Google has just announced the appointment of the head of their self-driving car division. These basically driverless cars--really sea level drones--are one of the proudest products of the artificial intelligence industry, of which Techglomerates like Google obviously regard as the future of the race (“Google Hires Auto Veteran to Lead Self-Driving Car Project,” NYT, 9/13/15). The question is where is the driverless car going and in general what will happen when artificial intelligence takes over where those of humans leave off (Google X is in fact the mysterious name given to the division formerly run by Sebastian Thrun and devoted to these kinds of “heady” explorations)? For instance, if you have ever been at a boring dinner party, one of those sit down affairs populated by stuffy academics where everyone competes for their 15 minutes of fame, you will realize how much more fun it would be to have dinner with a computer. In the movie Her that’s exactly what happens when Joaquin Phoenix falls in love with his Siri like operating system (whose voice is played by Scarlet Johansson). But let’s say you get in your newly acquired driverless car thinking you’re going to a meeting. Naturally the intelligence at the wheel will want to put on some tunes and if it’s a nice day it might go for some 60’s Beach Boys oldies like “Don’t Worry Baby,” “I Get Around” or “Surfer Girl.” All of a sudden you will find your driverless Subaru veering of the Long Island Expressway and onto the Meadowbrook which leads to Jones Beach. Even though it’s your car, you have given the wheel over to something else which like Christine, the car in the Stephen King novel, obviously has a mind of its own. Who are you to argue? You will try to rationalize saying OK I’m playing hooky from my job, but my driverless car knows what’s best for me. It has one of the most advanced motherboards in the country or even universe. Well, you end up having a nice day and even meet a cool chick, but it’s really time to get home. You shower and climb into the car thinking you’re on your way and you will get back in time to make up for your absence with a top rate power point the next day. Your focus groups will really go nuts and you’ll become a marketing guru. But lo, your driverless car has other ideas in mind. It seems to want to hit a bar on the way home and what’s worse it goes for those dives. You sit baking in the tawdry parking lot with its buckling concrete and are forced to wait until your driverless car has had enough, whatever that means for AI’s, who don’t drink, but are looking for action anyway. You could take a walk, but it's your car and you still want to know what its plans are and where it’s going. You open the glove compartment and look for something in the manual that tells you how to get a driverless car back under your control. However, that’s the one thing missing since the whole essence of the driverless car is that it has no driver. Light, brakes, engine maintenance are all covered, yet there’s nothing about proxies or decision making. There’s nothing even about what happens to your driverless car when you die. Will the car simply take care of itself and continue to perform it’s alternate side of the streets parking tasks and annual NYS vehicle inspection? Will it embark on one of those trips across the country? Your mind goes back to that first day in the showroom. You had a funny feeling about the car, which you were afraid to acknowledge. It seemed willful, even there, like it had a mind of its own. Now you see you were right. You start having second thoughts. If you hadn’t bought a driverless car, you might not have gotten into this mess in the first place.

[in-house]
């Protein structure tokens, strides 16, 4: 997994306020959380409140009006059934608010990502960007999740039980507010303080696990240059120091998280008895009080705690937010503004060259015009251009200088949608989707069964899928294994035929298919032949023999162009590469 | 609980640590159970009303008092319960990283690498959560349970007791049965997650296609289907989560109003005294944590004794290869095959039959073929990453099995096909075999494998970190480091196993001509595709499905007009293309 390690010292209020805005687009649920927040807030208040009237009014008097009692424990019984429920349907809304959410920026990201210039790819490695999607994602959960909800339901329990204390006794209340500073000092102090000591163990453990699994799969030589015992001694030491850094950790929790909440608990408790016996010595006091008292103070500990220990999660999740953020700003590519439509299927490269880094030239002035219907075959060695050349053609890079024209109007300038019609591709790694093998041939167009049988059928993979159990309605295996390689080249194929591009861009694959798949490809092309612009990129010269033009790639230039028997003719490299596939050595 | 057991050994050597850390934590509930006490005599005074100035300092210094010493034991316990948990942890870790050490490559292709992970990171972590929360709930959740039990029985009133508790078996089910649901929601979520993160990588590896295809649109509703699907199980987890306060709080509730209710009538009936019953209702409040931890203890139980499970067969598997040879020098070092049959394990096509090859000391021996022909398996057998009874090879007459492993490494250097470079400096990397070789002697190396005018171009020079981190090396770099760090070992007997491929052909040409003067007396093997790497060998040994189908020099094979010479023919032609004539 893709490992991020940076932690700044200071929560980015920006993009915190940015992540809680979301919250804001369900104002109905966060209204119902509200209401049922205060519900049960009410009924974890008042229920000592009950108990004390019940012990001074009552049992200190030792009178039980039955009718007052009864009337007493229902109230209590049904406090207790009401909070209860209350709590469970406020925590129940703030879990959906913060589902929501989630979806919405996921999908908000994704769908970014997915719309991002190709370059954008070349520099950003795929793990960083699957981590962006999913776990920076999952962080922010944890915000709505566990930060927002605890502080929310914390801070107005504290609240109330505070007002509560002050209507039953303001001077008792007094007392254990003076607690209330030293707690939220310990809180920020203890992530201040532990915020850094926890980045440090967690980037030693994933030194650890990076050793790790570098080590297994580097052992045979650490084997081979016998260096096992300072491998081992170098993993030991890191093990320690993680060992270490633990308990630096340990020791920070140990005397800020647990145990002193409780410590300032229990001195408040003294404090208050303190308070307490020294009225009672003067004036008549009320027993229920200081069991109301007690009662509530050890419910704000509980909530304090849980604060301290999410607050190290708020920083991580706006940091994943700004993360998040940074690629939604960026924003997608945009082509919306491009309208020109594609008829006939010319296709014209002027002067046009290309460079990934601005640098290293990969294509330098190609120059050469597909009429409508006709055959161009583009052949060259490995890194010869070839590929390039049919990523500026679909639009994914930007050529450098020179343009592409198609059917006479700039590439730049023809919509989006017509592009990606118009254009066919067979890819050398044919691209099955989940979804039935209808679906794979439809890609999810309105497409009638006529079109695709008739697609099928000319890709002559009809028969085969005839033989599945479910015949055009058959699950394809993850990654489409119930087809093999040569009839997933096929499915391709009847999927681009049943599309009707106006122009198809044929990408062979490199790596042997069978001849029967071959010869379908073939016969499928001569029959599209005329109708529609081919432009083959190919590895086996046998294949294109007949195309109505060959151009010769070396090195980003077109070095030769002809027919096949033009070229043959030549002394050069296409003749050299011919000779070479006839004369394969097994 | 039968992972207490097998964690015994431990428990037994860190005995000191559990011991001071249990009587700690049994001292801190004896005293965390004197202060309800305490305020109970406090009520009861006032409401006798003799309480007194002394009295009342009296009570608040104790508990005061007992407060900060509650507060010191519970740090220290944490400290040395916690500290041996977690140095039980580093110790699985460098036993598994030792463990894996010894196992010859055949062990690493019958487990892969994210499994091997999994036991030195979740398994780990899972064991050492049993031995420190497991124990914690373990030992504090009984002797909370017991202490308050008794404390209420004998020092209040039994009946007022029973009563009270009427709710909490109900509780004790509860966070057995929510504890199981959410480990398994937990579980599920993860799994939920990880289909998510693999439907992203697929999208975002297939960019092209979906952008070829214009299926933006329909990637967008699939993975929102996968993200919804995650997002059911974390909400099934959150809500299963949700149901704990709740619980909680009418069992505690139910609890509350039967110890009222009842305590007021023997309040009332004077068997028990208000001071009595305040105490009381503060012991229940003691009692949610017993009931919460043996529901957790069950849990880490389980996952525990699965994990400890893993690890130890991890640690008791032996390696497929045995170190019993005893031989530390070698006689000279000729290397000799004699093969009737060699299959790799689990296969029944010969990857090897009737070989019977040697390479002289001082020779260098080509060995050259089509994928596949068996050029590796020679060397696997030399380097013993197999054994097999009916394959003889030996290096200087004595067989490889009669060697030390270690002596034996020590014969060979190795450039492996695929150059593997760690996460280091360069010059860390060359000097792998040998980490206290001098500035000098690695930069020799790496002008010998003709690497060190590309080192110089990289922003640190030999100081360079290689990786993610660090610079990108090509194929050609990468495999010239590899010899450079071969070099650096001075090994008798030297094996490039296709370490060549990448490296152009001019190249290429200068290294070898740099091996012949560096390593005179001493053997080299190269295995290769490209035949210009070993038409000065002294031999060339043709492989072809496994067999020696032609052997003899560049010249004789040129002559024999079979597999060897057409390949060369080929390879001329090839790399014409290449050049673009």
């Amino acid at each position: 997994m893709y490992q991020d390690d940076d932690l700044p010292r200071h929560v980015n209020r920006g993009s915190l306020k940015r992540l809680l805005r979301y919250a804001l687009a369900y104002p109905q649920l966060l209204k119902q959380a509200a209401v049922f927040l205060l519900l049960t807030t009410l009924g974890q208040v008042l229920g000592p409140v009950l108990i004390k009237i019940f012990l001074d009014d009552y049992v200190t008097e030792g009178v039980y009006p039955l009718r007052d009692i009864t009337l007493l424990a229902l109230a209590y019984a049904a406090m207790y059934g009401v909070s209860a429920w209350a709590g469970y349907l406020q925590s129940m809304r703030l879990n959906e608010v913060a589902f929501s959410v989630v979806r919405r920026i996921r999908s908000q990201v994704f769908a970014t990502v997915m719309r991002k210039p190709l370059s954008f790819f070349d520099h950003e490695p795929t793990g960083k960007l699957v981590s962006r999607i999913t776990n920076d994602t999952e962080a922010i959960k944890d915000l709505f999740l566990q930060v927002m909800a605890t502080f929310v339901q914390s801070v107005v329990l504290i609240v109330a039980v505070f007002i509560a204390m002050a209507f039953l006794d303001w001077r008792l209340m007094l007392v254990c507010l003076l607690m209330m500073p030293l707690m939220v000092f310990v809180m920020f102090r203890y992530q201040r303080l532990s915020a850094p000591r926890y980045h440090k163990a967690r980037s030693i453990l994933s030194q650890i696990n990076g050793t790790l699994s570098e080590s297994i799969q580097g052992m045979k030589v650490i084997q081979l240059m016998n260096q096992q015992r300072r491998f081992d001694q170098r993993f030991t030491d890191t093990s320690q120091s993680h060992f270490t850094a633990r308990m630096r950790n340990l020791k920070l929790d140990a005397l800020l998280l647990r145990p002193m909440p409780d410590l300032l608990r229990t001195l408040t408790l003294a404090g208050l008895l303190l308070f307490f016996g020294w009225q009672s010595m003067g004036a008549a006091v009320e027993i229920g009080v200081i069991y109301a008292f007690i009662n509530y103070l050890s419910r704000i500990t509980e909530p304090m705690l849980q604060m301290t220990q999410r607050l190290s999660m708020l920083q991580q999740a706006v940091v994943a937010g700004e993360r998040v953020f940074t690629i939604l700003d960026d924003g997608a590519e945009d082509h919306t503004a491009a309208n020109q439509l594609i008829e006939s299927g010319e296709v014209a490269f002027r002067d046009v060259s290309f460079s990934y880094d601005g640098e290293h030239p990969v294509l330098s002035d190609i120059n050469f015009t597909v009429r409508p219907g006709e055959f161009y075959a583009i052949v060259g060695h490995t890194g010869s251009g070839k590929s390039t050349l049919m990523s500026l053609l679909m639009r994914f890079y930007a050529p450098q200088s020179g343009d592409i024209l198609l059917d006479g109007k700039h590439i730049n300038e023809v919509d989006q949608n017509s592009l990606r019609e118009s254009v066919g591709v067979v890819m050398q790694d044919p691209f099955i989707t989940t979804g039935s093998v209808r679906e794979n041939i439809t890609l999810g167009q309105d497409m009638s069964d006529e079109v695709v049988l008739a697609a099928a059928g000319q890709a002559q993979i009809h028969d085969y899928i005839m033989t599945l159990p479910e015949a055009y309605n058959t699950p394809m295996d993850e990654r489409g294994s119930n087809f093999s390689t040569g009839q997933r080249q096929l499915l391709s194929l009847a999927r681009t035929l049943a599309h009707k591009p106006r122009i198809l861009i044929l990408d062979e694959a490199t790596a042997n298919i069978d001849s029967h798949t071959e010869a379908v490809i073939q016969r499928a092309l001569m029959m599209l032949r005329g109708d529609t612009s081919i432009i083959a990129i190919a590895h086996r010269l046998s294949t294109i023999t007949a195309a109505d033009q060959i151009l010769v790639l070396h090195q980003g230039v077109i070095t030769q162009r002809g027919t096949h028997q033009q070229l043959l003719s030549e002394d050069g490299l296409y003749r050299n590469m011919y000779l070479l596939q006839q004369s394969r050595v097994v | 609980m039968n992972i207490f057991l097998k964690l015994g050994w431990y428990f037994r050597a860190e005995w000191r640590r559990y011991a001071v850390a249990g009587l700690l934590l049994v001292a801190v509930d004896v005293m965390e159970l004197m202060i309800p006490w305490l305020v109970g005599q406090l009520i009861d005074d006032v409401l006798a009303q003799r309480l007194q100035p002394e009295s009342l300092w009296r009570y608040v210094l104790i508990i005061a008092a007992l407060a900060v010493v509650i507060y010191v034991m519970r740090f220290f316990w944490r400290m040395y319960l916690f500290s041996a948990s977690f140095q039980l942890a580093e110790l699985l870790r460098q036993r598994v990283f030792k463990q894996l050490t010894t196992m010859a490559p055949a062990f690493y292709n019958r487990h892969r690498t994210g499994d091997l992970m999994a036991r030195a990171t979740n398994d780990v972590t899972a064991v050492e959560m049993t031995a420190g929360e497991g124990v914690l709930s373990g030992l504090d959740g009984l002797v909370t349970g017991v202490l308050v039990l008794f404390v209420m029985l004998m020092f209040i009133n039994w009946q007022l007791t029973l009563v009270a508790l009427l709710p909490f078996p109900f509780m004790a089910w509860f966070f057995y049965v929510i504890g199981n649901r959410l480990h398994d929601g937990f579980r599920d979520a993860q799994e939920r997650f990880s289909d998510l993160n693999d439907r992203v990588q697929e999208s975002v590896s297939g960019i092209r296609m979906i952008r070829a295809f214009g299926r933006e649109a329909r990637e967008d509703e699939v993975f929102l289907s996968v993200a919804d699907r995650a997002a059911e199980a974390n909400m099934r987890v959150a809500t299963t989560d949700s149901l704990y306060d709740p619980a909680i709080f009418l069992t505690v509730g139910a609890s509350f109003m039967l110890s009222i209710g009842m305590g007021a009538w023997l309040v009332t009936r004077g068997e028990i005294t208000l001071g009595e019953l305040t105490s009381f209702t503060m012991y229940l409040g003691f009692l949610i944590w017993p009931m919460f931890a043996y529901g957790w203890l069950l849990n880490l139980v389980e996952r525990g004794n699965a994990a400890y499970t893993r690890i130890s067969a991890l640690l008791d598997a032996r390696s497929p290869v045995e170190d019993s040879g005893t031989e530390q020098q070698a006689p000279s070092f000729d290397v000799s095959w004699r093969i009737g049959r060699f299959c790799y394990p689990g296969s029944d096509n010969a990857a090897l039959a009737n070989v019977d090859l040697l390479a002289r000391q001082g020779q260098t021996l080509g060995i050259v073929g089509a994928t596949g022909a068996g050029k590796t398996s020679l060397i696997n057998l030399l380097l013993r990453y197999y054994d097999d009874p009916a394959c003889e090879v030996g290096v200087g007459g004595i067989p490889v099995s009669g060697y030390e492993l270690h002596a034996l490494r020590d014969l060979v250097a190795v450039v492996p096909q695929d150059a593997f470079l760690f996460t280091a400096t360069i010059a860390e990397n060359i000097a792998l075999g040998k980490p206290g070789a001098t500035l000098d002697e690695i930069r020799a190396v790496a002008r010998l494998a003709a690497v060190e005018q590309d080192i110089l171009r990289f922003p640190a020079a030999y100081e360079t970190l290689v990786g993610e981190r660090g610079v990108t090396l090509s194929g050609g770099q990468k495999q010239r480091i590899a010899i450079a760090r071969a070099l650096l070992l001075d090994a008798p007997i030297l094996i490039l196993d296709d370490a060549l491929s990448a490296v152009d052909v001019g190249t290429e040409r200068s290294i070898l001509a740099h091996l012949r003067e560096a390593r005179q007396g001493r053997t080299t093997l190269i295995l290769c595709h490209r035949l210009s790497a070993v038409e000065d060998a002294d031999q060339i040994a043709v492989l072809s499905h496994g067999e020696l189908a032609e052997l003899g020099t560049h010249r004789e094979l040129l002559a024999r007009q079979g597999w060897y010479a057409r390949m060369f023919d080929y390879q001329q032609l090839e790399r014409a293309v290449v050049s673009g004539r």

Thursday, September 24, 2015
“There are more tears shed over answered prayers than over unanswered prayers," runs the famous line from Saint Teresa of Avila. There’s probably some degree of poetic justice in the fact that the novel, Answered Prayers, Truman Capote chose to name after the quote was unfinished--particularly since there is something intrinsically unresolvable as regards the effect of all prayers. At it’s most elemental, prayer is an admission of powerlessness. If you felt powerful there would be no need to pray. You’d simply take care of the problem yourself. But there's something in most prayer that mitigates against the notion that there's anyone who can attend to your plight or fulfill you wish. Many religions, for example, reject the notion of praying for things. Which goes back to the St Teresa quote. You may know what you want, but do you know what you need? If you get the job or snag the partner you think you desire, you may be settling for a dead end. When one door closes another opens is a homily that used to rationalize unanswered prayers. Instead of praying for things, you pray for something over which you fundamentally have more control, i.e. acceptance or the willingness to abide by God’s will, if you believe in a God. There’s also something repetitive and boring about prayer. When you pick up a traditional prayer book you’ll find so many phrases glorifying and praising God that the act of praying actually seems like a form of people pleasing, though such cynical interpretations discountenance the incantatory nature of prayer. Once you get over the boredom, prayer can have the soothing quality of a dirge. You wish and you want and you’re mournful, but you find solace in congregating and finding a commonality in the recitation of shared emotions. So there's a curious topography to this ancient ritual that often produces a joy (and in the case of certain sects an ecstatic out of body experience) but little in the way of clear cut results. Perhaps the most profound thing about prayer and the thing that accounts for its mournful quality is that it anticipates and even exults in its own futility.